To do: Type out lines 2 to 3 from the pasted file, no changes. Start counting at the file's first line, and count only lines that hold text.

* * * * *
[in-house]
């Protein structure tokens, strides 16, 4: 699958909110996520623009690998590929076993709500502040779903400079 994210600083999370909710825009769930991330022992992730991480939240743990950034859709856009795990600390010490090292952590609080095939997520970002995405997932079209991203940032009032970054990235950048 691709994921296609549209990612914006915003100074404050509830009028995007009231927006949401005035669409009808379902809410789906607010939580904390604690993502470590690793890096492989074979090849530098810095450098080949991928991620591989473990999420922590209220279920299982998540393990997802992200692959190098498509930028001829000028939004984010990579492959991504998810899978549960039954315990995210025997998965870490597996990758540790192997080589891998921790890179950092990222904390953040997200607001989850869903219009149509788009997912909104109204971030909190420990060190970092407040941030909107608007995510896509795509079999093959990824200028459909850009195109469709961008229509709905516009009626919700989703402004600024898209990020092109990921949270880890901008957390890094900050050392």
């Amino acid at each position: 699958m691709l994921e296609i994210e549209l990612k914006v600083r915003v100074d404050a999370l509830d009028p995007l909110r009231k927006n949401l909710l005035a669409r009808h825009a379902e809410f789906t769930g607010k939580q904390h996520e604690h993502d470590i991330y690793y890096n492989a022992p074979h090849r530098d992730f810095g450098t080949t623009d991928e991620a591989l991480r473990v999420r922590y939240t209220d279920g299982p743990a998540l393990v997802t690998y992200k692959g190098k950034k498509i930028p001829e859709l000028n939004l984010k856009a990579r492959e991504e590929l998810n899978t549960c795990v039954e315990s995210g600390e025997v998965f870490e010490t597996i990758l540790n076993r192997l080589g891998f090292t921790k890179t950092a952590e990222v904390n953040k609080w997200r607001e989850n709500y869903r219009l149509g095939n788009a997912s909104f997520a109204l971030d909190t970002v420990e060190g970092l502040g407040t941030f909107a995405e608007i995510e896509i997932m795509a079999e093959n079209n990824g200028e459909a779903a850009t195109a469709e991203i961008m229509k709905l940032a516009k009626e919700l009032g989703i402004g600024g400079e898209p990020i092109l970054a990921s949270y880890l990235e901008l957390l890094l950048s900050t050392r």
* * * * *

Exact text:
């Protein structure tokens, strides 16, 4: 699958909110996520623009690998590929076993709500502040779903400079 994210600083999370909710825009769930991330022992992730991480939240743990950034859709856009795990600390010490090292952590609080095939997520970002995405997932079209991203940032009032970054990235950048 691709994921296609549209990612914006915003100074404050509830009028995007009231927006949401005035669409009808379902809410789906607010939580904390604690993502470590690793890096492989074979090849530098810095450098080949991928991620591989473990999420922590209220279920299982998540393990997802992200692959190098498509930028001829000028939004984010990579492959991504998810899978549960039954315990995210025997998965870490597996990758540790192997080589891998921790890179950092990222904390953040997200607001989850869903219009149509788009997912909104109204971030909190420990060190970092407040941030909107608007995510896509795509079999093959990824200028459909850009195109469709961008229509709905516009009626919700989703402004600024898209990020092109990921949270880890901008957390890094900050050392």
């Amino acid at each position: 699958m691709l994921e296609i994210e549209l990612k914006v600083r915003v100074d404050a999370l509830d009028p995007l909110r009231k927006n949401l909710l005035a669409r009808h825009a379902e809410f789906t769930g607010k939580q904390h996520e604690h993502d470590i991330y690793y890096n492989a022992p074979h090849r530098d992730f810095g450098t080949t623009d991928e991620a591989l991480r473990v999420r922590y939240t209220d279920g299982p743990a998540l393990v997802t690998y992200k692959g190098k950034k498509i930028p001829e859709l000028n939004l984010k856009a990579r492959e991504e590929l998810n899978t549960c795990v039954e315990s995210g600390e025997v998965f870490e010490t597996i990758l540790n076993r192997l080589g891998f090292t921790k890179t950092a952590e990222v904390n953040k609080w997200r607001e989850n709500y869903r219009l149509g095939n788009a997912s909104f997520a109204l971030d909190t970002v420990e060190g970092l502040g407040t941030f909107a995405e608007i995510e896509i997932m795509a079999e093959n079209n990824g200028e459909a779903a850009t195109a469709e991203i961008m229509k709905l940032a516009k009626e919700l009032g989703i402004g600024g400079e898209p990020i092109l970054a990921s949270y880890l990235e901008l957390l890094l950048s900050t050392r």